Human rights chief’s annual report to the Human Rights Council
High Commissioner for Human Rights Navi Pillay on 4 March presented her annual report to the Human Rights Council. She also engaged in an interactive dialogue with government and civil society representatives during the ongoing 13th regular session of the Council.
Pillay highlighted the six thematic priorities of the United Nations Human Rights office and key aspects of the annual report, which covers activities undertaken by her Office in 2009 to implement its mandate.
“Countering discrimination, in particular racism and intolerance, as well as exclusion on the grounds of sex, disability, religion, against indigenous groups and national minorities, and against others who are marginalized, is one such priority.
She said that “embrace diversity, end discrimination”, the theme of Human Rights Day last year, reflected her Office’s emphasis on non-discrimination. And an in-house Task Force is now in place to develop strategies to help effectively implement the outcome and recommendations of the 2009 Durban Review Conference.
Pillay also underlined the importance of a human rights approach to migration, which is one of the six priority areas. Her Office is actively participating in the Global Migration Group.
“This approach places human rights principles and standards at the centre of migration and uses the human rights mechanisms to protect migrant women, men and children from violations at all stages of the migratory process,” she said.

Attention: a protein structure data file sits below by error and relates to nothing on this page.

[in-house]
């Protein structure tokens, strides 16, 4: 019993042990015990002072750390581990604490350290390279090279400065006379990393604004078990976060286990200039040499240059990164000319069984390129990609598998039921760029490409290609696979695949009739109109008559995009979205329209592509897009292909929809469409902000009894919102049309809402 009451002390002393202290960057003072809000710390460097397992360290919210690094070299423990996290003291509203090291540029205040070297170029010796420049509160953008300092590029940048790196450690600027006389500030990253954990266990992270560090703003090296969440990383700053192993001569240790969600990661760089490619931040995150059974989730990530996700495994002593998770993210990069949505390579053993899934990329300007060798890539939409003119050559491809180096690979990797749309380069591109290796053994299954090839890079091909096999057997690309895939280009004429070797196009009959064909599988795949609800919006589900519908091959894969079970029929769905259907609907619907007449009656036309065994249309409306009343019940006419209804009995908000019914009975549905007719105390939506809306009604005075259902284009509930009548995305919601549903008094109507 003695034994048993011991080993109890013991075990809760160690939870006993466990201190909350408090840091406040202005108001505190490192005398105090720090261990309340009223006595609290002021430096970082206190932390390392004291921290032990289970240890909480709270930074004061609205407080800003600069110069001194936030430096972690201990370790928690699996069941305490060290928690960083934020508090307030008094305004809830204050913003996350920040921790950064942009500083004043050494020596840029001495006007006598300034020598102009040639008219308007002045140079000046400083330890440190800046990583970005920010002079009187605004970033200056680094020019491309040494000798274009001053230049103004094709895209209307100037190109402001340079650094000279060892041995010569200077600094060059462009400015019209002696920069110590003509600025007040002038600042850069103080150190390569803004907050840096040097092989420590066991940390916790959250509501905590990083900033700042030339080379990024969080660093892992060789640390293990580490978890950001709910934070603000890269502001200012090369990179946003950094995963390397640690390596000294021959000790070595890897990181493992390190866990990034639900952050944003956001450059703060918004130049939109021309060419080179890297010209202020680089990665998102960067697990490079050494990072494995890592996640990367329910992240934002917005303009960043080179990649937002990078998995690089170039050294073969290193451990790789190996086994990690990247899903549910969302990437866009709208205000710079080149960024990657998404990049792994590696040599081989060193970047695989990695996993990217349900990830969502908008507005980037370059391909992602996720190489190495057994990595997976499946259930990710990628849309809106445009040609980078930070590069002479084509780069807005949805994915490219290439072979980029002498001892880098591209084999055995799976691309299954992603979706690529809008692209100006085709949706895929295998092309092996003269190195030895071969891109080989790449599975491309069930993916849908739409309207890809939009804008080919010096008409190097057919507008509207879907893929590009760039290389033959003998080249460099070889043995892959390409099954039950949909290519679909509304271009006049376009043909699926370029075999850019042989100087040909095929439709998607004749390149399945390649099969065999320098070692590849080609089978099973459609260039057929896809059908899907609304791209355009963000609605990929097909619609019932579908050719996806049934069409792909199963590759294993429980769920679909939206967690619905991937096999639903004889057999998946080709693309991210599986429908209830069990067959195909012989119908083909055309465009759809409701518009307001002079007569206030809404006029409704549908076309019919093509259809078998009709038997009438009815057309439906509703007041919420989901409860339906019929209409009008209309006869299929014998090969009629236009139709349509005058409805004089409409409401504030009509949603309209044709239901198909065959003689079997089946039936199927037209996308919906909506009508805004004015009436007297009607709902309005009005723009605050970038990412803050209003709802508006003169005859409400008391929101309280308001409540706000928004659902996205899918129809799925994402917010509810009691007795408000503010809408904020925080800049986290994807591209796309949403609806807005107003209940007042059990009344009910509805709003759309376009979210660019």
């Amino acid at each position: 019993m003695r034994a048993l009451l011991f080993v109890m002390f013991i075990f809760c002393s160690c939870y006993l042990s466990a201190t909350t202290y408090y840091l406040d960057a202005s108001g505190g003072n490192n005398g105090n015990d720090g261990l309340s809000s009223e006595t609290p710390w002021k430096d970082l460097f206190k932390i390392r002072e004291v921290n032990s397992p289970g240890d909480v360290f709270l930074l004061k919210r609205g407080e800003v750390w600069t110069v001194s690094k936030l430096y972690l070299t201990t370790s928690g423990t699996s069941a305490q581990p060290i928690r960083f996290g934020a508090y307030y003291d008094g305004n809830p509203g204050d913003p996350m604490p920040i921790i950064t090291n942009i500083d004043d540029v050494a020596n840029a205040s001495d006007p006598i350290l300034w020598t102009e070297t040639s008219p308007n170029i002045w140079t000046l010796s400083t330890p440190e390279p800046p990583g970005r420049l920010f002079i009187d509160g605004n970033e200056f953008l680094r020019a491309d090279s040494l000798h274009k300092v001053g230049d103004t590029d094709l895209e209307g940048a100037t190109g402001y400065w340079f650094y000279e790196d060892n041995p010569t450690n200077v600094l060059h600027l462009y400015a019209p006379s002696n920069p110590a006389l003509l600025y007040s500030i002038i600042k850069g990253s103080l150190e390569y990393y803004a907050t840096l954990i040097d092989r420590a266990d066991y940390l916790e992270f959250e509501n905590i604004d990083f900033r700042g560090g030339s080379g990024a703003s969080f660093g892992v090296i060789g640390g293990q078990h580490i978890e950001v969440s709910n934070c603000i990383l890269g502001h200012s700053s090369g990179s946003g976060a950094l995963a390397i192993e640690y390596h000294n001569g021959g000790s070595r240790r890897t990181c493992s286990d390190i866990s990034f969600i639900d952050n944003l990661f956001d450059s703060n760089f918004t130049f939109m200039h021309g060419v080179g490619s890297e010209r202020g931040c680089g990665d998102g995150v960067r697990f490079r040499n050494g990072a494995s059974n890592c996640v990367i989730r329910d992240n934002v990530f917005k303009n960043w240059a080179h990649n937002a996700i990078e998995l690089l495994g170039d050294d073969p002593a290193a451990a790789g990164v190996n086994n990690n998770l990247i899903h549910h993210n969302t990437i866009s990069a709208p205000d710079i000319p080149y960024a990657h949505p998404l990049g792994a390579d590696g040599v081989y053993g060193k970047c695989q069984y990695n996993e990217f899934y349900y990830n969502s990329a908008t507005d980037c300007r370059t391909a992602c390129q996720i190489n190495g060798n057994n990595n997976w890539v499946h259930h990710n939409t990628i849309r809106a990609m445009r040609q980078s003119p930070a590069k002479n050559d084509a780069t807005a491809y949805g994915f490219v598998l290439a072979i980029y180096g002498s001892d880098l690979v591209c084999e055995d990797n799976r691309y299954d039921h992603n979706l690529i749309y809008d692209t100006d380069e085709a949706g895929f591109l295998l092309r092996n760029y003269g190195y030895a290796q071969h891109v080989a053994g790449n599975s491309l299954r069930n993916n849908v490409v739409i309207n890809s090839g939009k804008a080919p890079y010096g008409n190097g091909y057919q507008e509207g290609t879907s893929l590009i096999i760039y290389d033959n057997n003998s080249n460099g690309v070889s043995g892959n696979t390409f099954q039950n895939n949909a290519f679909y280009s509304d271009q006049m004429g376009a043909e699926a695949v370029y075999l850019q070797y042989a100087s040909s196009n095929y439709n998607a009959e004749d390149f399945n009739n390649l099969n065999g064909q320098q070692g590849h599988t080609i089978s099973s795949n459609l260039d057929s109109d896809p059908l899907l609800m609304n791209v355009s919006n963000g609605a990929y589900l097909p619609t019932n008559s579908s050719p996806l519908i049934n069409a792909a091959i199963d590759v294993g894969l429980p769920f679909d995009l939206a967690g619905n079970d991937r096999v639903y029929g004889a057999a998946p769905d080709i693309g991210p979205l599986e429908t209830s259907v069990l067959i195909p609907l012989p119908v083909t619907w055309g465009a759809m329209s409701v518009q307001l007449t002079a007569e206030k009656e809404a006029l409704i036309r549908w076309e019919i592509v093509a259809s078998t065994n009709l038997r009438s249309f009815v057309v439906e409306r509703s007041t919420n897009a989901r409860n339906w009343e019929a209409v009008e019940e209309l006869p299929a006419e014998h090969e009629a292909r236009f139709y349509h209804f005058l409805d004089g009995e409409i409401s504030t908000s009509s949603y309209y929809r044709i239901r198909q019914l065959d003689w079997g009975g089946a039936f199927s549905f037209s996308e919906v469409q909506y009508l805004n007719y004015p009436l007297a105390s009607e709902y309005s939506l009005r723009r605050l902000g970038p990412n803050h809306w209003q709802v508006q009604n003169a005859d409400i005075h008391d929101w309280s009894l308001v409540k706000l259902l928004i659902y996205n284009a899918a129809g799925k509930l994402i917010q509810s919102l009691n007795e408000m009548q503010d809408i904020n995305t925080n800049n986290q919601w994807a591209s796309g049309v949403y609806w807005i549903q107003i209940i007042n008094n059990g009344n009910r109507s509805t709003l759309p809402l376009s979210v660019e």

The UN human rights chief described her Office’s support to the “wide and expansive range of activities” of the Human Rights Council, including its special sessions.
“It is now imperative that States devote their utmost effort to implement the Council’s recommendations and involve all relevant stakeholders to help them discharge this vital task,” she said.
Pillay stressed the importance of independent expert mechanisms in promoting and protecting human rights.
“To maximize their contribution, States should ensure that these experts are enabled to work in full independence and latitude. Candid and robust interaction with governments flows directly from mandate holders’ knowledge, independence, and operational space,” she said and urged governments to invite independent experts to visit their countries.
The High Commissioner also updated the human rights situation in different parts of the world, outlining both situations of concerns and positive developments.
Representatives of governments, non-governmental organizations and national human rights institutions then engaged in an interactive dialogue with the High Commissioner after the presentation of the annual report.
The 13th session of the Human Rights Council takes place from 1 to 26 March at the Palais des Nations in Geneva. More information is available on the webpage of the session, which is also webcast live.
4 March 2010